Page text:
Some years ago, I read James P. Hogan’s novel Inherit the Stars and found it very enjoyable. It wasn’t until more recently that I found out Hogan held some pretty deplorable attitudes and opinions, including being a Holocaust denier (my wife and children are Jewish, so I take that sort of thing personally).

But I still remember the novel as being very good and I may even re-read it someday.

I started reading science fiction around the age of ten or eleven. It never occurred to me to find out about the people writing those books. I was reading for personal enjoyment, not to glom onto every single, knowable detail of the writer’s life the way teenage girls consumed information about John, Paul, George, and Ringo (The Beatles in case you didn’t get the reference) back when I was a kid.

Thanks to the internet (it didn’t exist in the 1960s when I was growing up), that information is much easier to come by, but I still didn’t know anything about H.P. Lovecraft and his racism until very recently. I’ll probably still read some of his tales from time to time, because I choose to care about his writing and not about him (and he died in 1937).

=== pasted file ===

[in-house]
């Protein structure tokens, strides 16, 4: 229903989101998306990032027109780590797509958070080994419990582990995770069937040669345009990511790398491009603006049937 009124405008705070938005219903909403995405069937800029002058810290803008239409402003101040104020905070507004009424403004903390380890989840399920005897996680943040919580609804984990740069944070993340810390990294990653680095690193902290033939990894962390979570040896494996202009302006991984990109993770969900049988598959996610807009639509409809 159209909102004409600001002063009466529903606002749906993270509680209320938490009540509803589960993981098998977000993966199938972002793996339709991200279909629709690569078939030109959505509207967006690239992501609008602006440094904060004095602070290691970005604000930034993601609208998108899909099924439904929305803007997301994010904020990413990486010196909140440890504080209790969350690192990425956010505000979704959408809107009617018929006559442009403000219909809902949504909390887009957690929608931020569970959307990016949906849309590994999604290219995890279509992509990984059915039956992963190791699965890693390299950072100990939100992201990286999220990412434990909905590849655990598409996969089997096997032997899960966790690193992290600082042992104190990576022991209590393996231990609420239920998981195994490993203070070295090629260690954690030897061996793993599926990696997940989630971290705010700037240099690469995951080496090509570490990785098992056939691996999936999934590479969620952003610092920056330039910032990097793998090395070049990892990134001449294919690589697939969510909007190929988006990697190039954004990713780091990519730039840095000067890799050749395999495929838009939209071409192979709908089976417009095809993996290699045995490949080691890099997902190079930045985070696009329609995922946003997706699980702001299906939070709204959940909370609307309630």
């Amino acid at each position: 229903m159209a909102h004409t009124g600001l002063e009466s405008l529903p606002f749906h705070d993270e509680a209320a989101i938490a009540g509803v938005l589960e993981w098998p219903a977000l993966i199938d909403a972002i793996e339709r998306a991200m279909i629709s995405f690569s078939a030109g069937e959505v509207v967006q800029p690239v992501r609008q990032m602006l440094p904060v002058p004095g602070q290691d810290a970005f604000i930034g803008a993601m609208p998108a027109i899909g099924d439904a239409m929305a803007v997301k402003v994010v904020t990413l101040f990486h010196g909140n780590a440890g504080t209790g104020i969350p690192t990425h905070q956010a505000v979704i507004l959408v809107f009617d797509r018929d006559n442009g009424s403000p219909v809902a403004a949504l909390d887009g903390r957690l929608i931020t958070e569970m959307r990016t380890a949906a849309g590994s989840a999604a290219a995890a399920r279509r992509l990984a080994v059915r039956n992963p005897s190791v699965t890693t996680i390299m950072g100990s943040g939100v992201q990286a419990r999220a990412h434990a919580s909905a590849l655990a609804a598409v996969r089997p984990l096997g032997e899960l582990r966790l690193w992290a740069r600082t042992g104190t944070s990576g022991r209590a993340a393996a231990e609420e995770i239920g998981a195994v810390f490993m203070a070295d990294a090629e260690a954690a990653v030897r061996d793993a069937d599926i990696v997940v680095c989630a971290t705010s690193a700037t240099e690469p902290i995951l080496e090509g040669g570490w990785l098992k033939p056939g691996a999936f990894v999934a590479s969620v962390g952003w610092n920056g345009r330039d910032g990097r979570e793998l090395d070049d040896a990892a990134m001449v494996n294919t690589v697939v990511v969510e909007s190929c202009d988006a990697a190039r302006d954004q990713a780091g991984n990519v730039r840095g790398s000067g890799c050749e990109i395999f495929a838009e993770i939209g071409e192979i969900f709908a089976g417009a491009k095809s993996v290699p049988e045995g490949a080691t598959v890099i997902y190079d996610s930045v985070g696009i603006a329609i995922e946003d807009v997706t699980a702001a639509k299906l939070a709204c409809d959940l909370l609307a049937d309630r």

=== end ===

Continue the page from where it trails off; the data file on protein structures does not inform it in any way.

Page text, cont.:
Sure, I’ll draw the line somewhere depending on the “sin” the author has been found guilty of, but I have a much greater tolerance and ability to separate the writer from their works. I’ve read and reviewed Annalee Newitz’s Anonymous, The Collapsing Empire by John Scalzi, and The Fifth Season by N.K. Jemisin, among many others, and while I’m sure these people and I would disagree on a great many things (Jemisin even blocked me on twitter based on a single sentence I put in my review…well, that’s my best guess), it doesn’t mean I didn’t like their writing or thought their books were bad. It doesn’t even mean I thought they were bad human beings.

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Author Jeannette Ng – image found at the Angry Robot website

Imagine a world where everyone is flawed, and even our heroes and predecessors are imperfect, and sometimes even dead wrong about some value or belief we hold passionately dear. Also imagine that as writers and artists, they are breathtakingly talented and were willing to teach you all they know about the craft free of charge. Would you go for the deal?